How Many Lives Is a Da Vinci Masterpiece Worth?

'Monuments Men' Illustrates an Everyday Talmudic Balancing Act

Saved: The real ‘Monument Men’ deliver Leonardo da Vinci’s ‘Lady With an Ermine’ to safety.
National Archives
Saved: The real ‘Monument Men’ deliver Leonardo da Vinci’s ‘Lady With an Ermine’ to safety.

By Elissa Strauss

Published February 26, 2014, issue of February 28, 2014.
  • Print
  • Share Share
  • Single Page

George Clooney’s new film, “The Monuments Men,” is based on the real-life story of a team of scholars and artists who threw on some fatigues and dashed off to Europe during World War II to save imperiled art. Their mission is very explicitly framed as a heroic struggle to save Western Culture (with that capital “c”), “our way of life,” from the Germans and later the Russians. This was a battle as worthy as others fought during the war, a point driven home by a shot that juxtaposes a charred Picasso with a barrelful of gold-capped human teeth.

If that visual makes you a little queasy, then you will no doubt recoil from the fact that Franklin Roosevelt’s administration backed this culture-saving effort while failing to put equal resources into saving Jews.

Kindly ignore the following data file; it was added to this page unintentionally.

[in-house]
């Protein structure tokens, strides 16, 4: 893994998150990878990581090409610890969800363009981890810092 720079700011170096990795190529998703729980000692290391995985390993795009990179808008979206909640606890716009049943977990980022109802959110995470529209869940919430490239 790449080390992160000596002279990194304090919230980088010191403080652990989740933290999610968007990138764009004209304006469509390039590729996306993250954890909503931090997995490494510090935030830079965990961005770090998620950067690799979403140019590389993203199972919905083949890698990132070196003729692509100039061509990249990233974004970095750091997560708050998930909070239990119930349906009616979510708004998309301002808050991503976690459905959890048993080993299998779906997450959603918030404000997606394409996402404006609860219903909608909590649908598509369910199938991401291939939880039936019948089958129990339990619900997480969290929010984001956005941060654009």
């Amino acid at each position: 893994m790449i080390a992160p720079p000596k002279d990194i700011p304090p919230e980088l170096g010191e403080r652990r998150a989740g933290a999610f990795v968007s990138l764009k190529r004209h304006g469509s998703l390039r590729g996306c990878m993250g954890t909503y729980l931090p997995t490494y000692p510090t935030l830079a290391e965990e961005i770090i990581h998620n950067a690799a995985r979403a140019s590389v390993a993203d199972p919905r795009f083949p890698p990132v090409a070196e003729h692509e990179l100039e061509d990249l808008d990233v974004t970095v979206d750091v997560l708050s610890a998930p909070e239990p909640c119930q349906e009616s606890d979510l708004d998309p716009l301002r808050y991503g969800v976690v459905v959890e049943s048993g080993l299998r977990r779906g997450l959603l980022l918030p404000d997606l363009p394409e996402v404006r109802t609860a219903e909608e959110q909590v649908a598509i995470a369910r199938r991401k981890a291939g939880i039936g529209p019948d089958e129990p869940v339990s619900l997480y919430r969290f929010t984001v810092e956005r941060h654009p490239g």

The film, while not particularly successful as a piece of art itself, raises larger questions about the value of art and whether, and how, it can be measured against human life. Can we ever justify giving money to supporting arts and culture when we could be saving lives?

I imagine that most of us, should we have been sitting in the Oval Office during the war, believe that we would have sidelined the Picasso in favor of the humans to whom those gold-capped teeth belonged. But if we follow the thinking of the philosopher Peter Singer, the vast majority of us choose art and culture over life each day. I know I do.

Singer’s famous thought experiment on giving goes like this: You are on your way to work, and you notice a child drowning. Would you jump into the pond to help save him? Even if you ruined a nice pair of shoes? The answer is fairly obvious for anyone who is not a sociopath. But taken to the next level of abstraction, things get blurrier for most people. Any extra money spent on things like an unnecessary pair of shoes is akin to allowing a child to drown. For Singer, the $20 you might spend on a novel and your annual contribution to the local art museum are in the same category: money toward beauty and pleasure that could have been donated to an organization like Oxfam, which would have used it to save a child’s life.